The act of writing came naturally to me. As a child I loved books. In books I could live other lives, be like the heroines in the books, and live in their enchanted world. Books expanded my horizons and released my imagination.
I first came to literature by listening to stories, riddles, and jokes being told by family members and neighbors. The culture in which I spent the first eight years of my life was an oral one (there was no television) and storytelling was one of the principal forms of entertainment. An uncle, for instance, used to tell duppy stories.1. From him we learned of the rolling calf, the three-foot horse, and the old hige.2. He told these stories with great embellishment: speaking like the duppy, behaving like the duppies. Needless to say, when I was a child, these stories filled me with great fear, but I remember to this day how fascinated I was by them.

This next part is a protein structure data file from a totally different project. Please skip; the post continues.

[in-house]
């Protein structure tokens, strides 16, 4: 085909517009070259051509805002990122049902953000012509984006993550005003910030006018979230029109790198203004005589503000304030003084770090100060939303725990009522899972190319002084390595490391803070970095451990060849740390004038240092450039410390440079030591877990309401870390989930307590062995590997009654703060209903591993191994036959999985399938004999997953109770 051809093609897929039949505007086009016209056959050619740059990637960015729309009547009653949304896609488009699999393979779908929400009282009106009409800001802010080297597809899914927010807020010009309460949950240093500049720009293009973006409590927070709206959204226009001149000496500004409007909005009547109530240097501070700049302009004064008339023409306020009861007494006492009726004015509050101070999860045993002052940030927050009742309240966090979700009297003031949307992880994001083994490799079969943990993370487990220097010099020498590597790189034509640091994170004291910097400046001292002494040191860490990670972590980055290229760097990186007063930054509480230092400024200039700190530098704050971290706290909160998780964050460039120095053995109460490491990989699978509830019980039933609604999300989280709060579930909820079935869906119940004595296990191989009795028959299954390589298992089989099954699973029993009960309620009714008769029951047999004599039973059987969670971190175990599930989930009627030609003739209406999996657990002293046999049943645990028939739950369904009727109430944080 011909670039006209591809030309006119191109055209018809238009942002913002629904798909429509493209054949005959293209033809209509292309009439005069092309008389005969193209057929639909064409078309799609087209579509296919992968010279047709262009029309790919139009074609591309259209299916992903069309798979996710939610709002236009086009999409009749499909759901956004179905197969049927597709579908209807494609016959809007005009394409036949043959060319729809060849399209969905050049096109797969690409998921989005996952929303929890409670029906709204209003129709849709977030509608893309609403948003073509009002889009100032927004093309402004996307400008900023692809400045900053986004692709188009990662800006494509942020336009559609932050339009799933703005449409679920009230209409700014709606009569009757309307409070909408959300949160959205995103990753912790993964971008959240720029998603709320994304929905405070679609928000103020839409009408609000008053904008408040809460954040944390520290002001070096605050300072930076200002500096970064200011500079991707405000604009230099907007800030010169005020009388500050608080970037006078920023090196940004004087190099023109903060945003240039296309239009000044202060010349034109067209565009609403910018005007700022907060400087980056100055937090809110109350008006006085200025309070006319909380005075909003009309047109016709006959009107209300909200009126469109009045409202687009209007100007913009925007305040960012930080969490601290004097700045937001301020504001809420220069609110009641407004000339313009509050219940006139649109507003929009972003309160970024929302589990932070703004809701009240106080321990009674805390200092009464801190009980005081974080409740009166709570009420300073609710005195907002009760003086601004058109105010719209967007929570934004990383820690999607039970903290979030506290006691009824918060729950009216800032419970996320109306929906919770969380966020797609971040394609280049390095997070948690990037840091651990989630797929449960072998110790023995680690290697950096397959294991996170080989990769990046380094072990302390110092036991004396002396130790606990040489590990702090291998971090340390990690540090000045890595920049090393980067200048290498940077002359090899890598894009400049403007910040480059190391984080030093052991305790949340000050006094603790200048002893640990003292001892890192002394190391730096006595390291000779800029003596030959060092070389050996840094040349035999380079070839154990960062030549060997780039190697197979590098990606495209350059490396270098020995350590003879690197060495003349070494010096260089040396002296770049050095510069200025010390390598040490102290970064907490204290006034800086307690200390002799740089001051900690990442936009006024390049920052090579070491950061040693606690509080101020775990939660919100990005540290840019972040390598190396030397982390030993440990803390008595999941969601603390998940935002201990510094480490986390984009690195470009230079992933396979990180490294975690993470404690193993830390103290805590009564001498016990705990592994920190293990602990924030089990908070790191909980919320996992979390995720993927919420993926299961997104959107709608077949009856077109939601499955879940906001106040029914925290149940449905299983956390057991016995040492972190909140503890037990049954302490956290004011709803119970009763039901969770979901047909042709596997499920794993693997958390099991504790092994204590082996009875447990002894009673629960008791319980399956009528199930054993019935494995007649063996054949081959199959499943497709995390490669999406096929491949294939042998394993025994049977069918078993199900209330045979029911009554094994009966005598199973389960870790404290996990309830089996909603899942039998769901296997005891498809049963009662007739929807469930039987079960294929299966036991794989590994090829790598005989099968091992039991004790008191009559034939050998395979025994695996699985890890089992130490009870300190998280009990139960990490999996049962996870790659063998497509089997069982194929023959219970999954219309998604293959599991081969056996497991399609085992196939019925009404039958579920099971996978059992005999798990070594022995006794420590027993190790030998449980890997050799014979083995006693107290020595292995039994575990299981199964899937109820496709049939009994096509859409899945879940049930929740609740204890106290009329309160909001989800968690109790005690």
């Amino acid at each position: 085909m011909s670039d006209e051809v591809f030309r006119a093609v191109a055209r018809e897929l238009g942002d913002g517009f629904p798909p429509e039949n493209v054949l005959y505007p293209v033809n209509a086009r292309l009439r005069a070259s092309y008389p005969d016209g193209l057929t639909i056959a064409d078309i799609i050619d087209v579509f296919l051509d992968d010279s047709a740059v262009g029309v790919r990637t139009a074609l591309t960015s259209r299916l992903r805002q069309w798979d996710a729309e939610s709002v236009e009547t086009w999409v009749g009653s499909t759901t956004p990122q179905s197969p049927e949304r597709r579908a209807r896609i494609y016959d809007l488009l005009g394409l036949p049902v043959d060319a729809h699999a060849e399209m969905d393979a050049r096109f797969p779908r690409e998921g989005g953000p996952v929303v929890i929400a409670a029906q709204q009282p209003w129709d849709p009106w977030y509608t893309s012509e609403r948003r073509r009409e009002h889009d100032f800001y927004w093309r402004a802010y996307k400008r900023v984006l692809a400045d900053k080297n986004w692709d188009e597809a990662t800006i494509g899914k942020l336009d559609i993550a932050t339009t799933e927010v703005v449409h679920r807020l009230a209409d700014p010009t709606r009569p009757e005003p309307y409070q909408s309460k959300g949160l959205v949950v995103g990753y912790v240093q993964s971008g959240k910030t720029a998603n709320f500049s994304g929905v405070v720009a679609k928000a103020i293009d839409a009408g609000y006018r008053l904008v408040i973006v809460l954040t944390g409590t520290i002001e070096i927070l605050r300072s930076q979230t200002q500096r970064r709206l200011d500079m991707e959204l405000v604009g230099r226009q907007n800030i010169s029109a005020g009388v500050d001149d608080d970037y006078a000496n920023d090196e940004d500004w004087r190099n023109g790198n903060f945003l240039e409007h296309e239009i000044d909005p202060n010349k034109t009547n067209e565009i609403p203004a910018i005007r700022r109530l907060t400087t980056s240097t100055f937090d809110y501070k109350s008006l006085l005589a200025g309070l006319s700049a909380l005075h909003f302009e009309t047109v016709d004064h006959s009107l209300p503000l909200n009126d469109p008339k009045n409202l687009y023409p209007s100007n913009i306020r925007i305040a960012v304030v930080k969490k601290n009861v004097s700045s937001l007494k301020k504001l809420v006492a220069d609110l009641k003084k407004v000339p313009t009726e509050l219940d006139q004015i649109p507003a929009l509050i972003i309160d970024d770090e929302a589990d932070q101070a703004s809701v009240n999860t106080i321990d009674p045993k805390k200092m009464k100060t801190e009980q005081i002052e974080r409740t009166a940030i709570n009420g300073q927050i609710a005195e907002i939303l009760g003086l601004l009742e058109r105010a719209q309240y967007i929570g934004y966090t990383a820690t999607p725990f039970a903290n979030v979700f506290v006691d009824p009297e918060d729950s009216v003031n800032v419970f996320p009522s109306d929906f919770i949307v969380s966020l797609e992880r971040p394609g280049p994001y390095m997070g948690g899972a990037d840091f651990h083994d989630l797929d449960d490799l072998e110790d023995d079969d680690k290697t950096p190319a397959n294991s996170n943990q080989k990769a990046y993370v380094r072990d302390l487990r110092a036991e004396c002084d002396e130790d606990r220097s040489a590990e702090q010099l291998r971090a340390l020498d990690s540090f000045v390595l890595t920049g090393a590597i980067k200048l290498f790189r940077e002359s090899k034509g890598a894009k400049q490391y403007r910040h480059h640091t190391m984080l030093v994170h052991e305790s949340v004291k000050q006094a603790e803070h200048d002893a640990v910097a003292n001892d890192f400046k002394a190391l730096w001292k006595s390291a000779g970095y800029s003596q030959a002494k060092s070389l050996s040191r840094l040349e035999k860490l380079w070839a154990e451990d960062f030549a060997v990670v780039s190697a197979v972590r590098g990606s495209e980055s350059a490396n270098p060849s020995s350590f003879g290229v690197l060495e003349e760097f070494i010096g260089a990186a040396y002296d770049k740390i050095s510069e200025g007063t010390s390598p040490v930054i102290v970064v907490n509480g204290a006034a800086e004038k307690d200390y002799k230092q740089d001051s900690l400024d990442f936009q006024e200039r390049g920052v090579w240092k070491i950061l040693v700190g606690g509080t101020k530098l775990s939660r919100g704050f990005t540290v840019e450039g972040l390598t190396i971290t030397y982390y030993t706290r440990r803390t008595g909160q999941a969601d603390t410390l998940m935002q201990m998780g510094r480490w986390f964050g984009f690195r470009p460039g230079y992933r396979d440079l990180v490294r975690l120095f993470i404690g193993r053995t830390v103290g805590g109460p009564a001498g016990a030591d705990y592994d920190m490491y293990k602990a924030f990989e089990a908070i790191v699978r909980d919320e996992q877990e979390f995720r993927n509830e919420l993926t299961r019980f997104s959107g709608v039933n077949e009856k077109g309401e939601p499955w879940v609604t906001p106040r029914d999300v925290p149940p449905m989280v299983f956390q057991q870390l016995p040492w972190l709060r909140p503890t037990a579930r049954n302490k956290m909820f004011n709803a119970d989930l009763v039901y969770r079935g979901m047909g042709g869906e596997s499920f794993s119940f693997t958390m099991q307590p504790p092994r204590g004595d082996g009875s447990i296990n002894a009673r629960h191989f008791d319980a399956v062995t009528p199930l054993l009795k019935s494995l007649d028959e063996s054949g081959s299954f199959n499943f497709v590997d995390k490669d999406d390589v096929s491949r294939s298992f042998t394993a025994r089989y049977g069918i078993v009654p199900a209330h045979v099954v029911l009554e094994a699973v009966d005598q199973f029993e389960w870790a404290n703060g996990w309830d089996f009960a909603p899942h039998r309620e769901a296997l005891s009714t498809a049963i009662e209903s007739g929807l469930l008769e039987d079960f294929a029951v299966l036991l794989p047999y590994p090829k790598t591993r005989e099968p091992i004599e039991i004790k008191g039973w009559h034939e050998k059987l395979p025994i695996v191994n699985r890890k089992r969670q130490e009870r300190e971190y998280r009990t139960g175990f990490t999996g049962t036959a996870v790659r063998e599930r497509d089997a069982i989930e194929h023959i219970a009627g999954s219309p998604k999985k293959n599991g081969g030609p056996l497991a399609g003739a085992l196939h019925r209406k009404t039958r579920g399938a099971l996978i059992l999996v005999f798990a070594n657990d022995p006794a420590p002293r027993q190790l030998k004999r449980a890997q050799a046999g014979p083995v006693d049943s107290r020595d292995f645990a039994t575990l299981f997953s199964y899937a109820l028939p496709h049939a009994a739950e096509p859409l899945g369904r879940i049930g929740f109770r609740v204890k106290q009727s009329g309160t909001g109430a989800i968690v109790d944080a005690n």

An aunt narrated 'Nancy stories while a younger cousin would tell us the notorious "big boy" stories far from the ears of grown-ups.3. My parents, aunts, and other family members and neighbors told us factual stories, myths, and legends about my own family. Through an aunt I learned of my great-grandmother who was famous (or infamous) for using____________________
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Publication information: Book title: Caribbean Women Writers:Essays from the First International Conference. Contributors: Selwyn Reginald Cudjoe - Editor. Publisher: University of Massachusetts Press. Place of publication: Amherst, MA. Publication year: 1990. Page number: 301.
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